Phantom payday debt collectors – Another Online Swindle

Are you lonely and looking to find that someone special? In modern society, it can be hard to meet someone, with our busy schedules and the decline of a sense of a community lifestyle. Where do you go for some social contact? Well, you go where millions of people go for most things these days, the internet. You sign up for a dating site, or even just a forum to meet other people that have the same interests as you do. You meet someone, fall in love online, on chat, over the phone and then you loose all your money.

How did that happen?

Much like the phantom payday debt collectors, or the brokers that charge you fees for loans you never get, there is a new group of con artists who use your heart strings to line their pockets.

Meet Susan. Susan went online and joined a dating site where she met a man who told her that he was from the same town that she lived in. He then told her he was an engineer and was on a contract and working in Nigeria. Over a period of four months, he courted her. He sent her flowers and chatted to her every day. He told her that he loved her and sent her pictures of himself in Nigeria. Then he started asking her for money using one excuse after another and Susan found herself, another four months down the line, and 35 thousand dollars in debt. She also found herself in the position of having to take out short-term credit to pay for her debt.

Muriel signed up on a few dating sites and after a few weeks began chatting with a man who she met on one of them. He told her that he was a wealthy businessman from a city nearby but that he was in Africa for the time being working as a consultant. He promised her that his contract would be up within the next six months and during that time he built a relationship with her. When the time came for him to return from Africa he began to ask her for money. His excuses were in the vein of not having access to his own funds and that he was only asking for a loan. Once again, just like Susan, Muriel found herself with a costly debt instead of a caring boyfriend.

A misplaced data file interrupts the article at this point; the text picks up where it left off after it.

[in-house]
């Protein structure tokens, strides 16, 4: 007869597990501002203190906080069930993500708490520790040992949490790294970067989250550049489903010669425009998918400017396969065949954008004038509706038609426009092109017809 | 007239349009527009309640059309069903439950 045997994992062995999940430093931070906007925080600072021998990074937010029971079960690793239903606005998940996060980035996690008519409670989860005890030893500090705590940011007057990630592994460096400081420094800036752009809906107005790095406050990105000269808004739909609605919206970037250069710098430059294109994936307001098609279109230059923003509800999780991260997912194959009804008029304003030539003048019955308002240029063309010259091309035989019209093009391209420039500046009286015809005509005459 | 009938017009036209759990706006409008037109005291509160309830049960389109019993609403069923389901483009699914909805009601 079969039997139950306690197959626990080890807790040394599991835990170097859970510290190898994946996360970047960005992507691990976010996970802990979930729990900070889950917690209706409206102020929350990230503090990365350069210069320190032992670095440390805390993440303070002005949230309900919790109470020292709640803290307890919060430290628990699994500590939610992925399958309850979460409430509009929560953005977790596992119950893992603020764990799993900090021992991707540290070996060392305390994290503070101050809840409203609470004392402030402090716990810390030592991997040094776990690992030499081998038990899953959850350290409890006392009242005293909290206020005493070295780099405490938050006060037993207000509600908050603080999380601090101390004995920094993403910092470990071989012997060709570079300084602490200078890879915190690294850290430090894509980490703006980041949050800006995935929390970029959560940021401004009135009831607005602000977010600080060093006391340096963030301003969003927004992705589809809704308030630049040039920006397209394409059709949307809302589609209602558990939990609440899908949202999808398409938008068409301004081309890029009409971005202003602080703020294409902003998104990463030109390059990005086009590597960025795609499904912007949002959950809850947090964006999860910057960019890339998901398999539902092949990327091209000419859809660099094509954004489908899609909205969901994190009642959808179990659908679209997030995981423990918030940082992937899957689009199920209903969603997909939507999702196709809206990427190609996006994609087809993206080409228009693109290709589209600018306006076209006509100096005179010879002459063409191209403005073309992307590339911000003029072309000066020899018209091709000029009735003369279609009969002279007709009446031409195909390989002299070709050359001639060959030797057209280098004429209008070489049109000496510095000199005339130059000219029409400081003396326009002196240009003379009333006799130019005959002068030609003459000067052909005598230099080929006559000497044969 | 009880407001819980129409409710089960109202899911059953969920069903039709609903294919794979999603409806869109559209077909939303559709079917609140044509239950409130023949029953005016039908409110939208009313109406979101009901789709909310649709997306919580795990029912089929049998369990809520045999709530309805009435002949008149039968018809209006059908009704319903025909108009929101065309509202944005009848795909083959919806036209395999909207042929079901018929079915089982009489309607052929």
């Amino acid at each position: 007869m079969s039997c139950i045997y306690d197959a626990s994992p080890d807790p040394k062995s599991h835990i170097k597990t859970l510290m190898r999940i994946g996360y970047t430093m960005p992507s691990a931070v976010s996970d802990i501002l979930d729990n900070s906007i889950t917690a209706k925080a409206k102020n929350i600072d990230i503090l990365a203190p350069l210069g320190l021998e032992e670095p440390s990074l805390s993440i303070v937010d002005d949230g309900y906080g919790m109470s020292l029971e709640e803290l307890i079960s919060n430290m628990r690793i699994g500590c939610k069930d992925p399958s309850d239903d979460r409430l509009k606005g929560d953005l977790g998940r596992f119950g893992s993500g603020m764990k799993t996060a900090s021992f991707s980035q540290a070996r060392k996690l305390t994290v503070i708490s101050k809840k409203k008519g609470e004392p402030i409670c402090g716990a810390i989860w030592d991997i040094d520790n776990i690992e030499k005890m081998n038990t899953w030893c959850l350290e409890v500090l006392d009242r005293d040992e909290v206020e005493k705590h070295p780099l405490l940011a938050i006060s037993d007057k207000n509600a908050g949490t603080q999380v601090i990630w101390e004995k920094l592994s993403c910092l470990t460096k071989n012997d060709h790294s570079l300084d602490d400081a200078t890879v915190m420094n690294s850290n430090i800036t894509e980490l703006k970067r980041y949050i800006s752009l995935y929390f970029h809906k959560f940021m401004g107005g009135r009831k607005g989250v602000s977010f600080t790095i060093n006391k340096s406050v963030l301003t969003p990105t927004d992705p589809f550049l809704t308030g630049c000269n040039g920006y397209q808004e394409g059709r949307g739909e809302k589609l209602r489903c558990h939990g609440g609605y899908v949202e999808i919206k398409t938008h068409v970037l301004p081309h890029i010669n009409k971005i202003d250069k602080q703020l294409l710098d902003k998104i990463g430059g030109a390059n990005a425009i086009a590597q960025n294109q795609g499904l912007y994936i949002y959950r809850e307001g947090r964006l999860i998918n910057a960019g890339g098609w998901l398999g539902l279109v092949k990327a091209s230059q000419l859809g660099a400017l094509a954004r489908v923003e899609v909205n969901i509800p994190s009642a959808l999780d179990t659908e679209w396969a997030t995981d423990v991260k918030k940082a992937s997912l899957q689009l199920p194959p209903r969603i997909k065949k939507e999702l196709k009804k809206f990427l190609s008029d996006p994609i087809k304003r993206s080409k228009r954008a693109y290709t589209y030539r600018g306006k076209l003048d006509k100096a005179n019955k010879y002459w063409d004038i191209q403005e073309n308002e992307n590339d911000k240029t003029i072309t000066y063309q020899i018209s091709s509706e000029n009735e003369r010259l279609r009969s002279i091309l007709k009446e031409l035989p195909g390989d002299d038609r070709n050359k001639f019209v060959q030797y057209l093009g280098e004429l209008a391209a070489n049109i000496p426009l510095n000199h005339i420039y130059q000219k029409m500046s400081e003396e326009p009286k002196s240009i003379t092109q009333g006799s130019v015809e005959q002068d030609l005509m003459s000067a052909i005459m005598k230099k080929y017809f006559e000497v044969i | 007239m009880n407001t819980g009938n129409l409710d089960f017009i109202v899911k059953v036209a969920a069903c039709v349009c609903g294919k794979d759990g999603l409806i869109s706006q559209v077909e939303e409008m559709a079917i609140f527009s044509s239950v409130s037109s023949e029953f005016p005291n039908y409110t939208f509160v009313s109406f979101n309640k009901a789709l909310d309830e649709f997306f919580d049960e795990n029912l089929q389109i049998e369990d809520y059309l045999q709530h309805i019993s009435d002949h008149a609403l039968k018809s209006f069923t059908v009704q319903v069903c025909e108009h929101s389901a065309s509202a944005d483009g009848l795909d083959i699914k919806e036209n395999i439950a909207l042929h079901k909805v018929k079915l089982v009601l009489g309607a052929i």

People that fall for these kinds of romantic internet scams usually end up handing over their hard earned money to a person that they will never meet or talk to. Complaints to the National Consumers League’s FraudCenter in the USA generally include laments of loans and debts incurred in order to satisfy the mystery lover who never materialised. Often the suitor poses as a member of the military posted abroad or a local citizen working abroad. This way, although they can gain the trust of the person they are scamming easily, they don’t have to actually turn up in person. Beware also of suitors that turn up in forums and community sites. They don’t only cruise dating sites. A rule of thumb is to never send somebody money if you have only met them online.

So if it isn’t brokers or phantom payday debt collectors scamming you online, then it’s debt collectors, and if it’s not debt collectors it’s potential suitors, and if it isn’t potential suitors then what’s next? It’s bad enough to owe money on your credit card. Now you have to keep a beady eye out so that you don’t end up knee deep in debt on the internet.